Rowan County Republican Party Chair Don Vick said some Republican incumbents save their campaign signs or request that the party hold on to them. For example, Vick said that Josh Dobson, the Republican candidate for the state’s Commissioner of Labor race, asked the party to hold on to his signs.

He also said that some cardboard signs, including Dan Forest’s, the Republican candidate for governor, can be recycled. Any that aren’t cardboard or able to be reused for future elections are trashed, Vick said.

Vick also said local Republicans distributed more than 1,000 Trump/Pence signs in the county. And like the Biden/Harris signs, the Trump/Pence campaign signs were also provided at no cost to the local party because they’re paid for by the presidential campaign.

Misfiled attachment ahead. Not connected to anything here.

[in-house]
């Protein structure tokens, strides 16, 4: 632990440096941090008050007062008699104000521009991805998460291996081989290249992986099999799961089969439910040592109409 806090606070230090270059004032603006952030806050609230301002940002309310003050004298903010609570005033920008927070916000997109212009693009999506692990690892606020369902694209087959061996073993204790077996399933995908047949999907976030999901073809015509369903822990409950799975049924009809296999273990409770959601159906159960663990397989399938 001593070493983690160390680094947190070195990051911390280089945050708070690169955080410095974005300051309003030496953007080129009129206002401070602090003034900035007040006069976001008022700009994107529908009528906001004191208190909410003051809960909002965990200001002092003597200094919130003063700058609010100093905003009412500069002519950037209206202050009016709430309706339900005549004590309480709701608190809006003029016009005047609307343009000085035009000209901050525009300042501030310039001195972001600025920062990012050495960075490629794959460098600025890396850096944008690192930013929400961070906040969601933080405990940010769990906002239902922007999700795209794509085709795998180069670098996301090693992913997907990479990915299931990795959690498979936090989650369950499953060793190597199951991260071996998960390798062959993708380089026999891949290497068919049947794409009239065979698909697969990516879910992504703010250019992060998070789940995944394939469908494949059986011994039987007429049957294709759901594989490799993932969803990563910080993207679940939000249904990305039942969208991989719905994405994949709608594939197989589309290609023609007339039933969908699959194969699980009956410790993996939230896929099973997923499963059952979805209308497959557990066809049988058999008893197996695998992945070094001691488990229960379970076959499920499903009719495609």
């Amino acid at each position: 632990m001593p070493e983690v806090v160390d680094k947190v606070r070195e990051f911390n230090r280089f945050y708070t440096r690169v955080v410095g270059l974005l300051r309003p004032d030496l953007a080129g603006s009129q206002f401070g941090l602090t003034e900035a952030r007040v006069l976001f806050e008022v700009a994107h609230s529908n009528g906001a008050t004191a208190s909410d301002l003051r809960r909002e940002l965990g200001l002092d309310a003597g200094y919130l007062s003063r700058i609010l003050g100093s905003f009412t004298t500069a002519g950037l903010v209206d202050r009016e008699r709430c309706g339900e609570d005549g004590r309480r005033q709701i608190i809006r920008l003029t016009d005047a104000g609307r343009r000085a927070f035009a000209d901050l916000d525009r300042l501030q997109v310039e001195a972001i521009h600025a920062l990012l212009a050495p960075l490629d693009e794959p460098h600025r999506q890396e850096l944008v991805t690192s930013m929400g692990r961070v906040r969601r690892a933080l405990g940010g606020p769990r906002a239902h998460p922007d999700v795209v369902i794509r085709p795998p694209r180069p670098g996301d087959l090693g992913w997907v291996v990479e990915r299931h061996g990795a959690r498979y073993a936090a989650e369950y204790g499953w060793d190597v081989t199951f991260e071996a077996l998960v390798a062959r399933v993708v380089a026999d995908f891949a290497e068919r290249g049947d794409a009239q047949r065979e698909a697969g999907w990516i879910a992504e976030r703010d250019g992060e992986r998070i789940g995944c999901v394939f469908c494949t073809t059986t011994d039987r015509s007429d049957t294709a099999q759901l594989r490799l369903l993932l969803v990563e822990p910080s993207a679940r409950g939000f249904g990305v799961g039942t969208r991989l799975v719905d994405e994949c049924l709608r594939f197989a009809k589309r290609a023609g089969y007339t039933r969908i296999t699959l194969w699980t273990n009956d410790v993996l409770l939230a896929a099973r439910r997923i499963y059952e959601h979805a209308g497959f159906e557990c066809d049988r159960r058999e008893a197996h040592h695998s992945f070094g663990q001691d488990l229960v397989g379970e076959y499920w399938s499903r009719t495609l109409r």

Keith Townsend, the Democrat who was unsuccessful in unseating Rep. Julia Howard in the state House District 77 race, is among those hoping to repurpose signs for another use. While he’s in the process of gathering up the approximately 300 signs he distributed across Rowan and Davie counties, he said one woman in Davie County told him that she may request some signs to paint over and use for another purpose.

Warren said he and his campaign distributed about 540 campaign signs across the county, which includes some reused from past elections. He added that signs often bear all sorts of weather conditions and are made to be used more than once.

Nonetheless, all candidates agree it’s best to collect all campaign signs in the week or so following the election.